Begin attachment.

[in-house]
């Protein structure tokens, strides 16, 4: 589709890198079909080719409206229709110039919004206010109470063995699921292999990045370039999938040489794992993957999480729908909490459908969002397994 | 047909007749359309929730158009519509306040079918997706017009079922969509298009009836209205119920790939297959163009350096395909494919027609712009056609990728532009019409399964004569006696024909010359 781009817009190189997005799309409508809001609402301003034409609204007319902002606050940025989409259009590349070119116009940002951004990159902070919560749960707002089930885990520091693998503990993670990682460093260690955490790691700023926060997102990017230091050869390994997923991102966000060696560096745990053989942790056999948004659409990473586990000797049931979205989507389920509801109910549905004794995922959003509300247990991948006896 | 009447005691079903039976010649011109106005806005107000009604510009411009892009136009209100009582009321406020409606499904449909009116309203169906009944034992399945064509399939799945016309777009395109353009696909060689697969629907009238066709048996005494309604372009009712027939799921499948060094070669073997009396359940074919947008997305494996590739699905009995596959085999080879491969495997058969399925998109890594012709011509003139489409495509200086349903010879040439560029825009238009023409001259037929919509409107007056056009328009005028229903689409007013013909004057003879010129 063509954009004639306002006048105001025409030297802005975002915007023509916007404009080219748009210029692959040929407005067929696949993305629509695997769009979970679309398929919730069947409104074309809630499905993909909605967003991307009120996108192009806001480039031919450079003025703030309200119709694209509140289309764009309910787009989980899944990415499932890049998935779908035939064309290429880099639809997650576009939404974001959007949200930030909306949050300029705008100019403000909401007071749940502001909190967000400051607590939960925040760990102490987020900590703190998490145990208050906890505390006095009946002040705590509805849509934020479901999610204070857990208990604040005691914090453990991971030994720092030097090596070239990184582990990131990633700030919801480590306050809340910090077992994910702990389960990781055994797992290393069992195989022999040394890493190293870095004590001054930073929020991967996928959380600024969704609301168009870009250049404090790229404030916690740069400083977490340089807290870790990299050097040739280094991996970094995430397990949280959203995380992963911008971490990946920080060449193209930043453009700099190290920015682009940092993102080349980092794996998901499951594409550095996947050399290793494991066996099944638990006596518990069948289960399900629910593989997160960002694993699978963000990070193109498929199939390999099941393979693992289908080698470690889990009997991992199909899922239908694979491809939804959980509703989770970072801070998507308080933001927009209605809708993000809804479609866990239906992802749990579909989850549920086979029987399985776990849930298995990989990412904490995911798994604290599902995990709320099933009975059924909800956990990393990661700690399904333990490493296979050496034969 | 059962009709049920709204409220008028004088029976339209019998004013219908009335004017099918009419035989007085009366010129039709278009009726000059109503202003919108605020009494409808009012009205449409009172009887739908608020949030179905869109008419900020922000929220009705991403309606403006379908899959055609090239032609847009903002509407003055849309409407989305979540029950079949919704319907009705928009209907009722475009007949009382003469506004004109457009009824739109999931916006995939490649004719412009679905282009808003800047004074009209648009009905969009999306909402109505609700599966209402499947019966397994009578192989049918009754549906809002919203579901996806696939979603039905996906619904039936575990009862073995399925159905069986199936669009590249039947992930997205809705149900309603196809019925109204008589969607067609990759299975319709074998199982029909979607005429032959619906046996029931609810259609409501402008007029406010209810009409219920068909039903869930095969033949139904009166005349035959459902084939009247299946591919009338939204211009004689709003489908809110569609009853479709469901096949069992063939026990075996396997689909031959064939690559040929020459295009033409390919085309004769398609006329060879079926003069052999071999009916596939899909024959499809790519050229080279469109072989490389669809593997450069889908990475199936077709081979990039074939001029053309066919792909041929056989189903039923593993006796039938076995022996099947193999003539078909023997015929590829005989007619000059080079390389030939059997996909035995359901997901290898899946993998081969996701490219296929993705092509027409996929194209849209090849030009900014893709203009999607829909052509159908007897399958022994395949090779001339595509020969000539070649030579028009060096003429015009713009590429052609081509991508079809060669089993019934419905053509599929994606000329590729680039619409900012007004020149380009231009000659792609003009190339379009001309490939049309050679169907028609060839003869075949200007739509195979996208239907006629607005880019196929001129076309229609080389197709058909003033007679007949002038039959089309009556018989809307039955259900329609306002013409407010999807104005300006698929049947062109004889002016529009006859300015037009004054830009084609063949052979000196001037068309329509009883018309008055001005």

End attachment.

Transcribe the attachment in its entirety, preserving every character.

[in-house]
């Protein structure tokens, strides 16, 4: 589709890198079909080719409206229709110039919004206010109470063995699921292999990045370039999938040489794992993957999480729908909490459908969002397994 | 047909007749359309929730158009519509306040079918997706017009079922969509298009009836209205119920790939297959163009350096395909494919027609712009056609990728532009019409399964004569006696024909010359 781009817009190189997005799309409508809001609402301003034409609204007319902002606050940025989409259009590349070119116009940002951004990159902070919560749960707002089930885990520091693998503990993670990682460093260690955490790691700023926060997102990017230091050869390994997923991102966000060696560096745990053989942790056999948004659409990473586990000797049931979205989507389920509801109910549905004794995922959003509300247990991948006896 | 009447005691079903039976010649011109106005806005107000009604510009411009892009136009209100009582009321406020409606499904449909009116309203169906009944034992399945064509399939799945016309777009395109353009696909060689697969629907009238066709048996005494309604372009009712027939799921499948060094070669073997009396359940074919947008997305494996590739699905009995596959085999080879491969495997058969399925998109890594012709011509003139489409495509200086349903010879040439560029825009238009023409001259037929919509409107007056056009328009005028229903689409007013013909004057003879010129 063509954009004639306002006048105001025409030297802005975002915007023509916007404009080219748009210029692959040929407005067929696949993305629509695997769009979970679309398929919730069947409104074309809630499905993909909605967003991307009120996108192009806001480039031919450079003025703030309200119709694209509140289309764009309910787009989980899944990415499932890049998935779908035939064309290429880099639809997650576009939404974001959007949200930030909306949050300029705008100019403000909401007071749940502001909190967000400051607590939960925040760990102490987020900590703190998490145990208050906890505390006095009946002040705590509805849509934020479901999610204070857990208990604040005691914090453990991971030994720092030097090596070239990184582990990131990633700030919801480590306050809340910090077992994910702990389960990781055994797992290393069992195989022999040394890493190293870095004590001054930073929020991967996928959380600024969704609301168009870009250049404090790229404030916690740069400083977490340089807290870790990299050097040739280094991996970094995430397990949280959203995380992963911008971490990946920080060449193209930043453009700099190290920015682009940092993102080349980092794996998901499951594409550095996947050399290793494991066996099944638990006596518990069948289960399900629910593989997160960002694993699978963000990070193109498929199939390999099941393979693992289908080698470690889990009997991992199909899922239908694979491809939804959980509703989770970072801070998507308080933001927009209605809708993000809804479609866990239906992802749990579909989850549920086979029987399985776990849930298995990989990412904490995911798994604290599902995990709320099933009975059924909800956990990393990661700690399904333990490493296979050496034969 | 059962009709049920709204409220008028004088029976339209019998004013219908009335004017099918009419035989007085009366010129039709278009009726000059109503202003919108605020009494409808009012009205449409009172009887739908608020949030179905869109008419900020922000929220009705991403309606403006379908899959055609090239032609847009903002509407003055849309409407989305979540029950079949919704319907009705928009209907009722475009007949009382003469506004004109457009009824739109999931916006995939490649004719412009679905282009808003800047004074009209648009009905969009999306909402109505609700599966209402499947019966397994009578192989049918009754549906809002919203579901996806696939979603039905996906619904039936575990009862073995399925159905069986199936669009590249039947992930997205809705149900309603196809019925109204008589969607067609990759299975319709074998199982029909979607005429032959619906046996029931609810259609409501402008007029406010209810009409219920068909039903869930095969033949139904009166005349035959459902084939009247299946591919009338939204211009004689709003489908809110569609009853479709469901096949069992063939026990075996396997689909031959064939690559040929020459295009033409390919085309004769398609006329060879079926003069052999071999009916596939899909024959499809790519050229080279469109072989490389669809593997450069889908990475199936077709081979990039074939001029053309066919792909041929056989189903039923593993006796039938076995022996099947193999003539078909023997015929590829005989007619000059080079390389030939059997996909035995359901997901290898899946993998081969996701490219296929993705092509027409996929194209849209090849030009900014893709203009999607829909052509159908007897399958022994395949090779001339595509020969000539070649030579028009060096003429015009713009590429052609081509991508079809060669089993019934419905053509599929994606000329590729680039619409900012007004020149380009231009000659792609003009190339379009001309490939049309050679169907028609060839003869075949200007739509195979996208239907006629607005880019196929001129076309229609080389197709058909003033007679007949002038039959089309009556018989809307039955259900329609306002013409407010999807104005300006698929049947062109004889002016529009006859300015037009004054830009084609063949052979000196001037068309329509009883018309008055001005």